Jeff Cooper founded Gunsite Academy, one of the top firearms training centers in the world. He was a prolific writer, leaving behind several books and he was also a hard core big game hunter with world wide experience.
One lasting legacy to the gun world is the continuing popularity of the Scout Rifle, which he first began to develop in 1968. He wrote about the idea in his book, The Art of The Rifle.
He said, “The scout, therefore, was a man by himself or possibly with one companion. He was not supposed to get into fights, but if he could not avoid contact, he was expected to shoot quickly, accurately, and hard. His weapon, therefore, should be somewhat more specialized than that of the line soldier.”
Cooper used a Remington Model 600 carbine to build “Scout One,” the first of a series of Scout Rifles. Cooper was also a fan of the .350 Remington Magnum in the Model 600 style rifles for hunting big game, which proves he understood terminal ballistics. He was never a fan of small for the applied use cartridges and no doubt would scoff at today’s trend in that direction.
Cooper’s Scout concept was a bolt-action carbine chambered in 30-caliber, less than one meter in length, and less than three kilograms in weight. The gun is fitted with iron sights, a forward mounted optic and a practical sling.
Cooper defined the Scout Rifle as “a general-purpose rifle that is a conveniently portable, individually operated firearm, capable of striking a single decisive blow, on a live target of up to 200 kilos in weight, at any distance at which the operator can shoot with the precision necessary to place a shot in a vital area of the target”.
The Scout Rifle concept, as it evolved over the years, was not a hard set of specifications and Cooper kept it fluid. He believed that the .308 Winchester was the cartridge of choice. Suggesting a .223 may risk the ghost of Jeff Cooper haunting your nights. He disdained the cartridge in a Scout and said, “. . . to reduce a Scout to take this cartridge is rather like putting a Volkswagen engine in a Porsche. You can do it, but why should you?”
Cooper initially thought that a ghost ring rear sight with a post front sight was fine and that optics were optional at best. He later revised that when Bushnell came out with a pistol scope that could be mounted forward on the gun. This allowed easy access to the action for top loading and kept the scope away from the shooter’s face. Today there are several outstanding rifle scopes from Leupold, Weaver and Burris. These optics have put to rest the reliability problems that plagued the early scout rifle scope sights as the quality is excellent. The forward mounted scope has come to define the “Scout Rifle” concept.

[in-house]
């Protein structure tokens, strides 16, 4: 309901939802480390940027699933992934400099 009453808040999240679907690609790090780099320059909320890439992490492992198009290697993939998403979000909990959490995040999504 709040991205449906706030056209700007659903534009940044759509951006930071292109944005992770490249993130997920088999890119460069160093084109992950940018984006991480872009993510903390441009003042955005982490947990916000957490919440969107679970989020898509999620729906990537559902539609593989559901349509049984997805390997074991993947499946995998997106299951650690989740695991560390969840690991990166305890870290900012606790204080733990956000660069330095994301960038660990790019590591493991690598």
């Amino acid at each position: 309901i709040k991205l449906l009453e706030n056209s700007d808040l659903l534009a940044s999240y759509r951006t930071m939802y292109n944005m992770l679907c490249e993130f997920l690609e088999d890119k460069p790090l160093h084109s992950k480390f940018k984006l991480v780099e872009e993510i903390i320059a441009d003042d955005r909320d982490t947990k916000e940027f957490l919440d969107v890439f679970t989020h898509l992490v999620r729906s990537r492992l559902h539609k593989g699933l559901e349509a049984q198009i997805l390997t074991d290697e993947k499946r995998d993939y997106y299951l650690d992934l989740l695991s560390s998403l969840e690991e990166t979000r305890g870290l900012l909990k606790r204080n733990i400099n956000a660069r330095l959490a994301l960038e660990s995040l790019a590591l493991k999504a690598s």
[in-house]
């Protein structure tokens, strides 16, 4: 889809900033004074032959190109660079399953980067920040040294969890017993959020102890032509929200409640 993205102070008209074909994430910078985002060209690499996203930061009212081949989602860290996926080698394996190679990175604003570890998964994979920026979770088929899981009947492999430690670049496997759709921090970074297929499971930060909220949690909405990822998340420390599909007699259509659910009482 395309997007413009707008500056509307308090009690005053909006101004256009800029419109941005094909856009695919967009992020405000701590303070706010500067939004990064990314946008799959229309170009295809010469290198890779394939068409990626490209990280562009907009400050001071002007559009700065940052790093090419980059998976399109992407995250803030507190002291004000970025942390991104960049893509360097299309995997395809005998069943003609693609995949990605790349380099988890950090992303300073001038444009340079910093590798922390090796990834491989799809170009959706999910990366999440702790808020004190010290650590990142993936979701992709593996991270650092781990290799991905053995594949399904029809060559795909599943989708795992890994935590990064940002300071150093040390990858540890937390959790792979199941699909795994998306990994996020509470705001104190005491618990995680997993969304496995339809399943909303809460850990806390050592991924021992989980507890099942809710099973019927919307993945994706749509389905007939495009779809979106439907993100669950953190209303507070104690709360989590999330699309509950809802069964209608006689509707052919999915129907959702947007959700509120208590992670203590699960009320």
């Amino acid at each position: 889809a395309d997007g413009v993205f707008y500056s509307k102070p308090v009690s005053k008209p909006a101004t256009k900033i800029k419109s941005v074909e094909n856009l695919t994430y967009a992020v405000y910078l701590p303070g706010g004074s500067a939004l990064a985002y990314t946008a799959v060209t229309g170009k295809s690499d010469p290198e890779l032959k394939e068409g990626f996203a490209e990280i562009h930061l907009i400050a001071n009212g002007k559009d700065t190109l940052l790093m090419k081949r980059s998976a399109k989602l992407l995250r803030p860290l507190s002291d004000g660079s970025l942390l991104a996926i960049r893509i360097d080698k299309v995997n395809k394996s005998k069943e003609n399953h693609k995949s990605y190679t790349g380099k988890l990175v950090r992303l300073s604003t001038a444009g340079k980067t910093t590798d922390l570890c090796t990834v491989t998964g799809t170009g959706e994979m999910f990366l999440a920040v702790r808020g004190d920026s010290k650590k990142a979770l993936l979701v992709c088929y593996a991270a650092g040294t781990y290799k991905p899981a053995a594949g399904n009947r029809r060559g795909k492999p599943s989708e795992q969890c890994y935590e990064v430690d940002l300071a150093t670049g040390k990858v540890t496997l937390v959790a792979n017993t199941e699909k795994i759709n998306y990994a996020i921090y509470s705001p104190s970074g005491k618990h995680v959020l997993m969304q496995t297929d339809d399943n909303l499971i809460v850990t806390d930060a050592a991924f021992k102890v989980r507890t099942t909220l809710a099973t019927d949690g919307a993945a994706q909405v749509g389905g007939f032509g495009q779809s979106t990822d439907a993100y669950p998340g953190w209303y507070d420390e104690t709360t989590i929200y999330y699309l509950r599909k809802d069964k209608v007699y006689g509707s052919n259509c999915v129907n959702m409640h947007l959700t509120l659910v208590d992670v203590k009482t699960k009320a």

Cooper was a very smart man who developed his own ideas and didn’t follow the pack. But he was a bit old school as well. With the advancements of semi-auto rifles that can still remain true to the Scout Rifle concept in terms of performance and use, I have to wonder if he would embrace those as part of the Scout Rifle family?
But the question is moot as Cooper died in 2006, before the boom in civilian AR type rifles took off. Back when he was developing the Scout Rifle concept in the seventies and eighties, the options for civilian owned .308 battle rifles were very limited and none of the guns matched the criteria he put forth for a Scout Rifle.
I know that Cooper did not like the AR-15, but that was mostly because of the 5.56 cartridge. I like to think that he would embrace this new generation of lighter weight, .308 chambered semi-auto carbines, both as battle rifles and as members of the Scout Rifle family. However, with Cooper gone, that question will remain in the company of “the number of angels dancing on the head of a pin,” and just as unanswerable.
It could be argued that the Scout Rifle idea is a bit dated. However the Scout Rifle remains popular. For “crossover” use, that is a rifle used for defense as well as foraging and hunting, the Scout Rifle still makes a lot of sense. In truth, Cooper designed it for this situation with it weighted toward being a hunting gun. He recognized that the needs of a scout are different than a typical military man and that the Scout Rifle was for solving problems, not fighting battles. As for the hunting aspect, he wrote, “The best weapon for the military scout may also be the best weapon for the private citizen stalking the deer.”
If you are a bolt-action guy and are familiar with running that style of rifle fast and smooth, then the Scout Rifle may be what you need for personal and home defense. For a rifle to be used while “scouting” when you are out and about, foraging or checking the road ahead, it is a great choice. After all, that’s what it was designed for.
Those who buy a Scout Rifle are never making a mistake; if for no other reason than because each time you fire the gun, the spirit of Colonel Jeff Cooper will be watching over you and guiding the bullet to its destination.
If you want to know more about Scout Rifles, keep your eyes open for two new books. My book, Survival Guns for Preppers has an extensive section on Scout Rifles. Richard Mann is working on a book called The Scout Rifle Study. Both are scheduled to be released in the spring.